When Manyu asked how much money we should give the Salvation Army and the local food pantry during the pandemic, I thought about temporarily shifting funds by not renewing my memberships to environmental organizations. Disregard for a moment the right thing to do would have been to increase my overall charitable contributions. This blog is about me rethinking my priorities in terms of people and nature.

I realized how much I’d become increasingly anthropocentric over the years. As a young adult, I was someone who thought the world might be better off if humans did not exist at all and nature was free to flourish on its own. At the very least, the life of a black bear or platypus was as important as the life of a human being. From my mid-twenties on, that perspective gradually changed. It withered and died on the vine the day my daughter was born. Now, as all of us are experiencing a genuine threat to human life, I realize that (other than the wellbeing of my immediate family) I care about the basic needs of humanity above all else.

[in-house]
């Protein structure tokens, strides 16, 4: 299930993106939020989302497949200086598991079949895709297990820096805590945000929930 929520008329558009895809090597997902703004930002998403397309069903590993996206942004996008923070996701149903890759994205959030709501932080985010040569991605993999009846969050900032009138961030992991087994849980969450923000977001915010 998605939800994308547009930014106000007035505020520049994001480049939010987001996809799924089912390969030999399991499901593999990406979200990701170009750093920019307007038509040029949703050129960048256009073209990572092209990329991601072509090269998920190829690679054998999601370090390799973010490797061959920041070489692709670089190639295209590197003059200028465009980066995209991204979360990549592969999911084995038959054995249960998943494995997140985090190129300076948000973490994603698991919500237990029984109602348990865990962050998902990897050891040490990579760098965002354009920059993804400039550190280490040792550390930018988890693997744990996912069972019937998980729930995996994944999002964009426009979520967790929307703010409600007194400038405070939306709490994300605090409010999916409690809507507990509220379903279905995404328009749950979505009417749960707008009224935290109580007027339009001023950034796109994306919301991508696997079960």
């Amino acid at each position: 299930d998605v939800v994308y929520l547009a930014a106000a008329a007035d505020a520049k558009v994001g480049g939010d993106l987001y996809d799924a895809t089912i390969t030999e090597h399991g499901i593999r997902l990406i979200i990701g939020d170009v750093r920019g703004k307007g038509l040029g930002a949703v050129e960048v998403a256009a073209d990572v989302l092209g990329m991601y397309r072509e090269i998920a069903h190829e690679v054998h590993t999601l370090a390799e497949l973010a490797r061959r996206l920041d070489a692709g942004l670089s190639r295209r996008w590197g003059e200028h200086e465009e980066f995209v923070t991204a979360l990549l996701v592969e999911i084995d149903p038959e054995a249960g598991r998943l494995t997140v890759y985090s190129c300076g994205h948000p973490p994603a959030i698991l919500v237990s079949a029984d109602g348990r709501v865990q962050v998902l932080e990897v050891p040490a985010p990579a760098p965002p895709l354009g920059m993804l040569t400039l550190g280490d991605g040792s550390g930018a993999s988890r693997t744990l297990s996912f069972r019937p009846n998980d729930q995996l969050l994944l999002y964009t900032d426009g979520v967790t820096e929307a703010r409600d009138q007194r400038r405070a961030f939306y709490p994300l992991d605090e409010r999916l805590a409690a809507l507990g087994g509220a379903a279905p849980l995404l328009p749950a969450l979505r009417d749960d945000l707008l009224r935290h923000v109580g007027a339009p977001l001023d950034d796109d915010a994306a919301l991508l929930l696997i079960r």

Maybe I would have felt the same had a pandemic or similar crisis happened in my youth. I do not think so. My environmentalism back then was fairly black and white. Ardent preservationists sometimes are referred to as little old ladies in tennis shoes. That may be a misnomer. I’m not so sure that a lot of us ‘old ladies’ haven’t mellowed over time. I remain a tree hugger at heart, but something gets revealed when our backs are against the wall.


Steven Simpson